The advent of electronic paper and efforts to embed electronics
in nontraditional materials like clothing, is spurring efforts to make
The challenge is that, silicon, the mainstay of computer chips,
is quite brittle. Some researchers are turning to flexible plastics for
a solution, but plastics don't conduct electricity very efficiently. Researchers
from the University of Illinois at Urbana-Champaign are looking to solve
the problem the other way around -- they have found a way to make flexible
circuitry from high-quality silicon.
The method involves making tiny silicon ribbons, stretching a
rubber sheet, apply the ribbons to the sheet, then releasing the sheet.
When the rubber contracts, the silicon ribbons form regularly-spaced ripples.
Subsequent stretching and compressing of the rubber causes the ripples
to flatten out or bunch up. The ripples allow the ribbons to stretch without
the silicon being strained.
The researchers have made diodes and transistors from the stretchy
silicon ribbons; testing showed that the components' electronic properties
did not vary when they were stretched or compressed.
The method could be used to build electronic devices on flexible
materials like fabric and irregularly shaped objects like toys.
(A Stretchable Form of Single-Crystal Silicon for Electronics
on Elastomeric Substrates, Science, published online December 15,
Photos make icons meaningful
Staring at a screenful of identical icons is not the most efficient
way to find the file you are looking for.
Researchers from Northwestern University are looking to remedy
the problem with a system that automatically generates semanticons
-- image-based file icons that are easier to find and remember than ordinary
The system analyzes file names and the contents of files to generate
keywords that are then used to query a database of stock photographs.
It identifies appropriate photographs, uses the photograph as a template
to create simplified cartoon images, and places one or two of the images
on an icon template based on file type. A semanticon for a Web page containing
a news article about Java software, for example, combines an image of
a stack of newspapers with an image of a cup of coffee on a template for
HTML file icons.
Users recognized semanticons an average of 1.96 seconds faster
than ordinary icons and performed a memory game more than 20 percent faster
using semanticons than ordinary icons, according to studies by the researchers.
Semanticons could make it easier for users to find and organize
The work builds on the concept behind a system developed last
year for generating graphical icons based on file names. (See Automatic
icons organize files, TRN, September 8/15, 2004)
(Semanticons: Visual Metaphors as File Icons, Computer Graphics
Forum, September 2005)
Info theory boosts clustering
The emerging field of clustering aims to help scientists analyze
mountains of data like genome sequencing, astronomical observations and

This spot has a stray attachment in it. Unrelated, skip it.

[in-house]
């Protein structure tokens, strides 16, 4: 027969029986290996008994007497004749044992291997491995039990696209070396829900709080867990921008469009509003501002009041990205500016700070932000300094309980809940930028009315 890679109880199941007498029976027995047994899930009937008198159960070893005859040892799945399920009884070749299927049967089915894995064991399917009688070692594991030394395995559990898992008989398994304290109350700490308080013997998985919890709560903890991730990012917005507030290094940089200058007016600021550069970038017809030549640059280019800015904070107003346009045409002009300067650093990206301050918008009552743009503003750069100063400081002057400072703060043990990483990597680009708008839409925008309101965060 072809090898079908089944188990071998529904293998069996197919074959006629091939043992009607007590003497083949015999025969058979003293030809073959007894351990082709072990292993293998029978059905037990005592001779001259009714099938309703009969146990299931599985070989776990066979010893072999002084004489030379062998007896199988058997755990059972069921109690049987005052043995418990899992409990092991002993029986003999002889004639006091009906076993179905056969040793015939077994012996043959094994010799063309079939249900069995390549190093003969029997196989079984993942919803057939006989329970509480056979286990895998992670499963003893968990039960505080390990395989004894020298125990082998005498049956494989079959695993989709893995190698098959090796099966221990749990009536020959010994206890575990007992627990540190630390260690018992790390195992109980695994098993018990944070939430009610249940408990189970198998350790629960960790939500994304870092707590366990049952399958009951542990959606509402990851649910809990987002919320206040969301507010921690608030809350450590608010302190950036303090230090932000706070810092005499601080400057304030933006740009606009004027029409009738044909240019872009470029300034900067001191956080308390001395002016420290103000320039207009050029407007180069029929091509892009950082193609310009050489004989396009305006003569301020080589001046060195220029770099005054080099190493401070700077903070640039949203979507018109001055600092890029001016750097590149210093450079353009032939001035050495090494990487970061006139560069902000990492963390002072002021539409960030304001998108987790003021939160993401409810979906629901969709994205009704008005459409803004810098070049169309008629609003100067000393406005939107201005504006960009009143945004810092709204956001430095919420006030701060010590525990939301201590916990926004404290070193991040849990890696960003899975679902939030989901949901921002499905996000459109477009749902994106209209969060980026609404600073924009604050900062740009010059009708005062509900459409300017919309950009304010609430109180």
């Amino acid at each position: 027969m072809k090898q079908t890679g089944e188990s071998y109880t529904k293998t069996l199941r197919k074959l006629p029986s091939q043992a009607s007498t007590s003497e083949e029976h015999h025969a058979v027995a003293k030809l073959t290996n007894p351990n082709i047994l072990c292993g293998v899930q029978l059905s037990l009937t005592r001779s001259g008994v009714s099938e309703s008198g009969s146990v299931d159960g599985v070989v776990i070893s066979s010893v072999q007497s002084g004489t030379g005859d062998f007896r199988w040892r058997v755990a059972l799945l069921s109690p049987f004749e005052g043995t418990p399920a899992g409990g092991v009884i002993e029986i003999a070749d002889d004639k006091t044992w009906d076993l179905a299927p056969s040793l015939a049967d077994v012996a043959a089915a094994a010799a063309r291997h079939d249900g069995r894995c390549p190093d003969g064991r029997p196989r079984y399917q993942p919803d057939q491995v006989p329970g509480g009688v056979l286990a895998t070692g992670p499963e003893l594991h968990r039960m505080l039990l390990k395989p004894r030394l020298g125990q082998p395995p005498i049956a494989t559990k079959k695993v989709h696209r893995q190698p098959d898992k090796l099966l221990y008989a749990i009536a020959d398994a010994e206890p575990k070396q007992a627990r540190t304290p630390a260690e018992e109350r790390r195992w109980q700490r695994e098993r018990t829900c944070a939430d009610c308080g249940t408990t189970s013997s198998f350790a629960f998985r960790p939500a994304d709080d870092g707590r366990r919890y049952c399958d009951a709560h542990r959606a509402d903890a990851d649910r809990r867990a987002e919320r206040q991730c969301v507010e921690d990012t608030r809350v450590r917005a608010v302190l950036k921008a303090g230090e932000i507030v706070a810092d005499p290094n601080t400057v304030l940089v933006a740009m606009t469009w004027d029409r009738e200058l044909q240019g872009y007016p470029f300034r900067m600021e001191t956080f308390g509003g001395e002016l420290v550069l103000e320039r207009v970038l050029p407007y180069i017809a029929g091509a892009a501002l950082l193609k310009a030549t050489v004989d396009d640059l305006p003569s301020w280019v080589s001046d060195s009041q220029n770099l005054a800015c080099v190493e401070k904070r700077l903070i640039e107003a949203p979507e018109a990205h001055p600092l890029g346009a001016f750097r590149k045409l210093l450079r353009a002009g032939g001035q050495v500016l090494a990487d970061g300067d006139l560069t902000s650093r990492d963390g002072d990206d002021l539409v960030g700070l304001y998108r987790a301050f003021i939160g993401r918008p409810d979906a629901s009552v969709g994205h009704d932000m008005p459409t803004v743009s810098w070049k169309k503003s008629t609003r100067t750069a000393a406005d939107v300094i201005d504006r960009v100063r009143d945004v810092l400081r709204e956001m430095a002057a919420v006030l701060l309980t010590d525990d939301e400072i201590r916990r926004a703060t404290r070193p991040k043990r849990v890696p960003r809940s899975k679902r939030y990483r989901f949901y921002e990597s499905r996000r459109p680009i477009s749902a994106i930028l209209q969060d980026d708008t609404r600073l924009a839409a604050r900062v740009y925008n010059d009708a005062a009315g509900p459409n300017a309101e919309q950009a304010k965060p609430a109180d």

market behavior by automatically grouping like pieces of data.
Princeton University researchers have taken a fresh
approach to the clustering problem using information theory to generalize
the process, which removes the need to define ahead of time what makes
pieces of data similar to each other.
The method determines how much information each piece of data
has in common regardless of the nature of the information, and it boils
down to finding the best trade-off between maximizing the apparent relatedness
of pieces of data while minimizing the number of bits needed to describe
The method can be used with any kind of data and performs better
than previous clustering algorithms, according to the researchers.
(Information-Based Clustering, Proceedings of the National
Academy Of Sciences, December 20, 2005)
Lasers drive biochips
Pumping and channeling tiny amounts of liquids in biochips is
Biochips use microscale channels to transport and combine chemicals
and fluids carrying cells and other biological materials; this is useful
for biological research, medical diagnostics and drug discovery. Researchers
have developed a variety of methods for moving and steering the fluids,
including networks of electrodes, and tiny pumps and valves.
Researchers from the University of California at Berkeley and
the University of California at San Francisco have devised a simple, low-power
transportation technique that involves suffusing a liquid with gold
nanoparticles and using a low-power laser to guide the liquid through
the channels of a biochip.
Due to the coffee ring effect, the gold nanoparticles concentrate
at the outer edges of the liquid, near the boundary between the liquid
and the air. The laser heats the nanoparticles, which causes the surrounding
liquid to rapidly evaporate. The vapor rapidly cools and condenses in
the air, forming droplets on the channel surfaces beyond the boundary
of the liquid. As the droplets grow, they combine with the body of the
liquid, effectively moving the liquid. Moving the laser beam moves the
liquid with it.
The technique promises simple, lower-power biochips.
(Optofluidic Control Using Photothermal Nanoparticles, Nature
Materials, published online December 18, 2005)
Bits and pieces
makes tiny amounts of delicate radiological labeling chemicals; a design
for combining nanoscale components promises powerful encryption chips;
of electrical wires built into walls and ceilings makes it possible
to place lights anywhere in a room.